Louise Joy Brown was born, the first human baby resulting from in vitro fertilization, in which sperm and egg are joined in a petri dish. The fertilized egg is later implanted in a womb.
  • The first transgenic animal

    Ohio University students made the first transgenic animals.
  • the first transgenic animals.

    the first transgenic animals.
    the creation of the first "transgenic animal" was accomplished by transferring a gene from one animal to the embryo of another--a mouse--in such a way that the gene would be expressed in the mouse and in its future offspring
  • Technology: Polymerase Chain Reaction

    Technology: Polymerase Chain Reaction
    Kary Mullis invents polymerase chain reactions (PCR) to amplify DNA in the labratory.
  • Plants transfornations

    Plants transfornations
    The genetic constitution of plants can be altered in the laboratory by a process called transformation, whereby a segment of DNA (deoxyribonucleic acid) is introduced that becomes inserted in one of the plant chromosomes. Several methods to accomplish plant transformation have been devised. In all these methods, single cells are transformed and thereafter regenerated into complete, fertile plants by tissue culture procedures.

    In 1988, the National Research Council recommended starting a program to map the human genome. The project would develop technology for analyzing DNA; map and sequence human and other genomes – including fruit flies and mice; and other genomes – including fruit flies and mice; and study related ethical, legal, and social issues.
  • The first gene therapy is approved federally and succedes

    The patient was a 4-year girl suffering from an immune disorder
  • Monoclonal Antibody Technology

    Kohler, Milstein, and Jerne used monoclonal antibody (MAb) technology.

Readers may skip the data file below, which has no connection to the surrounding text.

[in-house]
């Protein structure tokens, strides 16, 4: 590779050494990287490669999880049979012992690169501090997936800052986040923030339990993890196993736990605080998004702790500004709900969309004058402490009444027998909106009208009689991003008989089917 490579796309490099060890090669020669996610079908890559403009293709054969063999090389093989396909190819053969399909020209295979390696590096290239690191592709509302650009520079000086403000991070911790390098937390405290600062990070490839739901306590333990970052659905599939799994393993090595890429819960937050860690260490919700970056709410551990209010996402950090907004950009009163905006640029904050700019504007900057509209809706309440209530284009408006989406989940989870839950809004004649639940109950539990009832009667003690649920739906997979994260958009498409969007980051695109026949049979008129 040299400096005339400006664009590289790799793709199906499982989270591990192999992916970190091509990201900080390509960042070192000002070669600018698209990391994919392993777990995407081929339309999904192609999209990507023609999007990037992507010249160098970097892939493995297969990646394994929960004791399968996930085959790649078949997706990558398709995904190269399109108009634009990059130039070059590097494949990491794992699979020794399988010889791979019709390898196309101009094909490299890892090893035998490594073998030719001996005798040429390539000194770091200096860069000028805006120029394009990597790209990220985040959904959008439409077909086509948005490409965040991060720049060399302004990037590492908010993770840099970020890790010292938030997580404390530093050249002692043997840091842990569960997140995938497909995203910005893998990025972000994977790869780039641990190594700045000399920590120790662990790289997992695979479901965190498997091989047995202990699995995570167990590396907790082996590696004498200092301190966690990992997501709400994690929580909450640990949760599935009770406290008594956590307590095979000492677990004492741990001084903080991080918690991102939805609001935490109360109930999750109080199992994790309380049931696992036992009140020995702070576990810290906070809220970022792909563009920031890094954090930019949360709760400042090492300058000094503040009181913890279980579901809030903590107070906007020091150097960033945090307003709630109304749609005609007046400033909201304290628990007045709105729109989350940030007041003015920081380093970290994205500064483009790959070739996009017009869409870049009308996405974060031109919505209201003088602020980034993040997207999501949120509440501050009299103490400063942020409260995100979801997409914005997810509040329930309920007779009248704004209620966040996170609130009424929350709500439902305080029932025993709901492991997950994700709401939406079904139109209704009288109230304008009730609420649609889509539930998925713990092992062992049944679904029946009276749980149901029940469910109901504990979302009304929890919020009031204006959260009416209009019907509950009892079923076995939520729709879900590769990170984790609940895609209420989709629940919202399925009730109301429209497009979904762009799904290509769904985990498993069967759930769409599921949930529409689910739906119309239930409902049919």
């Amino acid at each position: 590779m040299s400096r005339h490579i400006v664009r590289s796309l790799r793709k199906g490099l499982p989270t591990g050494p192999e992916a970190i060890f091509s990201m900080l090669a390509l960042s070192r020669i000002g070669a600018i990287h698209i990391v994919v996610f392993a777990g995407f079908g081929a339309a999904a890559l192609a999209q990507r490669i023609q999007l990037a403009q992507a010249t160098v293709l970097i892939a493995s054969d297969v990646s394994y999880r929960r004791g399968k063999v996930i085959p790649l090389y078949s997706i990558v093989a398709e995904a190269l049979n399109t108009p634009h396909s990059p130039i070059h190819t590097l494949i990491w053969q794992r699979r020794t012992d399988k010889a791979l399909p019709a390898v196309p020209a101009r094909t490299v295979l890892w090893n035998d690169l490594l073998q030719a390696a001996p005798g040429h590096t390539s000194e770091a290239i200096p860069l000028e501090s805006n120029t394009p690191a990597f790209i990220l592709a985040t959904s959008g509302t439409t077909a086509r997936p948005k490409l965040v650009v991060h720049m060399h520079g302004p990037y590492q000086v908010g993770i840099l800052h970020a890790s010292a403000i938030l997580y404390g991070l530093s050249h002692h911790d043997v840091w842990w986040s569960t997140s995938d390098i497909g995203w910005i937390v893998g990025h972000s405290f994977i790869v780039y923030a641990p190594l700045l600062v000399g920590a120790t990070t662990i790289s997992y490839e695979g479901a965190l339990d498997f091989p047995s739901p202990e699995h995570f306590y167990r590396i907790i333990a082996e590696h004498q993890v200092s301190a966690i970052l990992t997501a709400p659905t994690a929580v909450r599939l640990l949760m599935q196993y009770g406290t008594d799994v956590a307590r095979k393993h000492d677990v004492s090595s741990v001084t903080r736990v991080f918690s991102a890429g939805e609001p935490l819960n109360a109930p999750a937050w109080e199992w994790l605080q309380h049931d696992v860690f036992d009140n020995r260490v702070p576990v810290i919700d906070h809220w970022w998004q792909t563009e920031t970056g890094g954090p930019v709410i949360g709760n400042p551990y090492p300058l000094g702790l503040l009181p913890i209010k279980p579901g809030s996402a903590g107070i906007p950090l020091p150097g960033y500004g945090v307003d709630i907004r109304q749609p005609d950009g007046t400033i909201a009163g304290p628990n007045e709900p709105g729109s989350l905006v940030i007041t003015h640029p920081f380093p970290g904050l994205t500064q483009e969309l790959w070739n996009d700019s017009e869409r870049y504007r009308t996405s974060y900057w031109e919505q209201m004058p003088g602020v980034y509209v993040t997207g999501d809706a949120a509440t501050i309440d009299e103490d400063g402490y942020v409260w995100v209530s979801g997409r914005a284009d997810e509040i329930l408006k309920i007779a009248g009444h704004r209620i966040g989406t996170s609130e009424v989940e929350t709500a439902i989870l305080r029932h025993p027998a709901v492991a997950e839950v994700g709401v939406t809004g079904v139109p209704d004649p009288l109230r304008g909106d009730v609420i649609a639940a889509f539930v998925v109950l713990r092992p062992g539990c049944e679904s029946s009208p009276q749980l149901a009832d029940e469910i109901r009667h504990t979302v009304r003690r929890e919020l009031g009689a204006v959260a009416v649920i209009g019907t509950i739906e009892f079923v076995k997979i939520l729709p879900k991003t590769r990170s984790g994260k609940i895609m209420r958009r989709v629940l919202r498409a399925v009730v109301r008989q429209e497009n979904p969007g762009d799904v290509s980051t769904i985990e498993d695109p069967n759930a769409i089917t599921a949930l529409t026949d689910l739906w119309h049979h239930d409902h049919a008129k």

• Human chromosome 22 decoded!

    When the sequence of human Chromosome 22 was first reported in 1999, it was the longest, continuous stretch of DNA ever decoded and assembled. Chromosome 22 was chosen as the first of the 23 human chromosomes to decode because of its relatively small size and its association with several diseases. Seeing the organization of a human chromosome for the first time at the base-pair level paved the way for the rest of the Human Genome Project.
  • Genome of Drosophila melanogaster registered

    Genome of Drosophila melanogaster registered
    Organisms such as the fruit fly, Drosophila melanogaster, have been crucial for identifying the functions of human genes. In 2000, a consortium of scientists released a substantially complete fruit fly genome sequence, obtained using several different but complementary sequencing strategies.
  • First draft of the human genome released

    First draft of the human genome released
    In 2001, the Human Genome Project international consortium published a first draft and initial analysis of the human genome sequence.
    For instance, the number of human genes was estimated to be about 30,000 (later revised to about 20,000). Researchers also reported that the DNA sequences of any two human individuals are 99.9 percent identical.
  • Human Genome Project completion announced

    VIDEO: IMPACT OF HUMAN GENOME PROJECTThe sequences produced by the Human Genome Project in 2003 covered about 99 percent of the human genome's gene-containing regions. The project was finished two-and-a-half years ahead of time, and was also significantly under budget.
    The discovered genomes of organisms have been used in disease research, in the projecting new technologies for studying whole genomes